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Top HR tips: An insight interview with Chief People Officer at Sephora, Karalyn Smith

Dynamic Business attended the Qualtrics X4 summit in Sydney on Friday 31stMay, which featured some amazing speakers from organisations that are all using Qualtrics as part of their consumer experience management.

The key note speakers, including Karalyn Smith from Sephora, Sonny Sethifrom Uber and Patricia Limanouwfrom Qantas shared business insight and expert advice.  

We had the pleasure of both attending Karalyn’s talk and also grabbing an exclusive interview to ask more about workplace culture and the top takeaways for HR leaders, aspiring HR leaders and for small businesses and startups generally too.

In Karalyn’s talk, we found out that Sephora is a global leader in beauty. It’s now in 34 countries, has 38,000 employees and has 19 sites in Australia.

Their mission is to inspire fearlessness and celebrate beauty.

Karalyn identified 5 key things that employees want:

  1. Get to know me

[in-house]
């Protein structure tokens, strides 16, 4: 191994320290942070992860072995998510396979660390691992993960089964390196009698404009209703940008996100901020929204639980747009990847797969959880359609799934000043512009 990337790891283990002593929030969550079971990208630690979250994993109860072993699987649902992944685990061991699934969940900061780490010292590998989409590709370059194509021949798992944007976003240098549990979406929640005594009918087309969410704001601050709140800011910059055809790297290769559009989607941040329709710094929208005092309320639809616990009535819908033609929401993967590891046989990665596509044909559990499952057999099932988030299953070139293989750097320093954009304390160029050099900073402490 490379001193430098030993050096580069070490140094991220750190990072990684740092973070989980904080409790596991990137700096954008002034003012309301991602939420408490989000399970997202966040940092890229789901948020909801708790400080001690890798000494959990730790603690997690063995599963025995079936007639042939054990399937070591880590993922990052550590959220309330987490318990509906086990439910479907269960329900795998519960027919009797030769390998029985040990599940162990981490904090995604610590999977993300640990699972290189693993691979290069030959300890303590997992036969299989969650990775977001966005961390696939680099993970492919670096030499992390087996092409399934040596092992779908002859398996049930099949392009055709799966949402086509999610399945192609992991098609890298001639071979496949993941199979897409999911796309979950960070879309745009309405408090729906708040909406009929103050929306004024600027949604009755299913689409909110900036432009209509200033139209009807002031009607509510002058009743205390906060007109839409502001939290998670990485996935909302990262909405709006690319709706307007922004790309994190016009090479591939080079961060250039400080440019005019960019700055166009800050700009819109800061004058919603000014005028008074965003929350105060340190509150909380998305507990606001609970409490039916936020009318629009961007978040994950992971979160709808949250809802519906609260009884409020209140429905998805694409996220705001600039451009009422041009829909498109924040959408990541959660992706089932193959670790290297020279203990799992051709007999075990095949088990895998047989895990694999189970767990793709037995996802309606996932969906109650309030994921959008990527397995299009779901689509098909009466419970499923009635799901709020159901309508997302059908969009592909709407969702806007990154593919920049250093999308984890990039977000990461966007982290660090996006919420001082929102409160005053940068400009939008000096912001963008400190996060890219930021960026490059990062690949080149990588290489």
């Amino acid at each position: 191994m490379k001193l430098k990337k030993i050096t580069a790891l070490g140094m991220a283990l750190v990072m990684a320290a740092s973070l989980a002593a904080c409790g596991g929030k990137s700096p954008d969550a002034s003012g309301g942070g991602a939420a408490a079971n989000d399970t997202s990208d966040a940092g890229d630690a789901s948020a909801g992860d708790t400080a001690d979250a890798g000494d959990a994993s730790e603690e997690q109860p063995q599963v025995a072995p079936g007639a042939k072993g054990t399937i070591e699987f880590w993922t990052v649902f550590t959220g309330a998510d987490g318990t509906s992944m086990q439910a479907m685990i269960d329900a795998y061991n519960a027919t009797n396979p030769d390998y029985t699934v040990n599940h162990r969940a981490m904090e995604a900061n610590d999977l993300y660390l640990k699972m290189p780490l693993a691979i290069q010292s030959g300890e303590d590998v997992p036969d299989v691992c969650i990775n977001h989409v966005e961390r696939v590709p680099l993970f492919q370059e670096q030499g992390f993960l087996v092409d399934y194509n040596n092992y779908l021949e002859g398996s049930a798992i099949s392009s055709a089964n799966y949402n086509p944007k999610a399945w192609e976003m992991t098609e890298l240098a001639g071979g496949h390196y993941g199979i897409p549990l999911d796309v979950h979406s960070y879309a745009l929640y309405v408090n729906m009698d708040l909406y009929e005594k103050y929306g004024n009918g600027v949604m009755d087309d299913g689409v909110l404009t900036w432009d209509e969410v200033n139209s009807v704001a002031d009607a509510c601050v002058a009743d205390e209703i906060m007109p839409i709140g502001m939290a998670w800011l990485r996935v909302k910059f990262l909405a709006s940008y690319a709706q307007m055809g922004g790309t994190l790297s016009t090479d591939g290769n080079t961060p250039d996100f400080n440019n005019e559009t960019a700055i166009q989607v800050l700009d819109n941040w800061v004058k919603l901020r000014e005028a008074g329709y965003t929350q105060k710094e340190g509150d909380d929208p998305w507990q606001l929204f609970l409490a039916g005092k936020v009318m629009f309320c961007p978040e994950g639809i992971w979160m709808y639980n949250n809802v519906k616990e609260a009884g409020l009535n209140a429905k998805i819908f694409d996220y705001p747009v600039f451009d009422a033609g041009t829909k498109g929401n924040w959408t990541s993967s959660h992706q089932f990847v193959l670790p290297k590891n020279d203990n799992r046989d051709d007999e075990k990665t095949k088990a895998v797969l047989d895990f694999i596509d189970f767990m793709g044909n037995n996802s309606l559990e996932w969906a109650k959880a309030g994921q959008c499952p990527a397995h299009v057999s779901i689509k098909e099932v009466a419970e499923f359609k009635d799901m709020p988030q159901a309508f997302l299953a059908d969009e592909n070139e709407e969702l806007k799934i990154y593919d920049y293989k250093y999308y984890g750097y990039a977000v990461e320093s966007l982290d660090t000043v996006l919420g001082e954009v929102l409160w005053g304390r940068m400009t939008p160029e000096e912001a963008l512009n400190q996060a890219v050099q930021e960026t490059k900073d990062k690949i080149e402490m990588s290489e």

2. Make it easy for me
  3. Appreciate me and show me you love me
  4. Make it fun and special – make me feel that I am the most important
  5. Give me purpose beyond profit

Karalyn had a fantastic viewpoint from identifying these: what the employee wants often overlaps with what the client wants… and also what all humans want in relationships too.

She gave some examples of how Sephora meets some of those criteria.

  • For example with number 3, ‘appreciate me’, she spoke on how they do desk drops with gifts – something small to let the employee know they are thought about.
  • For number 4, ‘make it fun’, her example was to have 5 lucky audience members with pink stickers on their chair receive a surprise box of Sephora goodies! Plus, she also spoke about the Sephora’s got talent competition they internally ran with a charity prize for the winners.
  • And for number 5, ‘give me purpose beyond profit’ she told us all about the different classes Sephora have in their stores – one for transgender people to learn how to use makeup and a safe space for them to ask questions, and one for cancer patients to still have confidence during their treatment. This way Sephora is helping the community, and employees recognise that meaningfulness.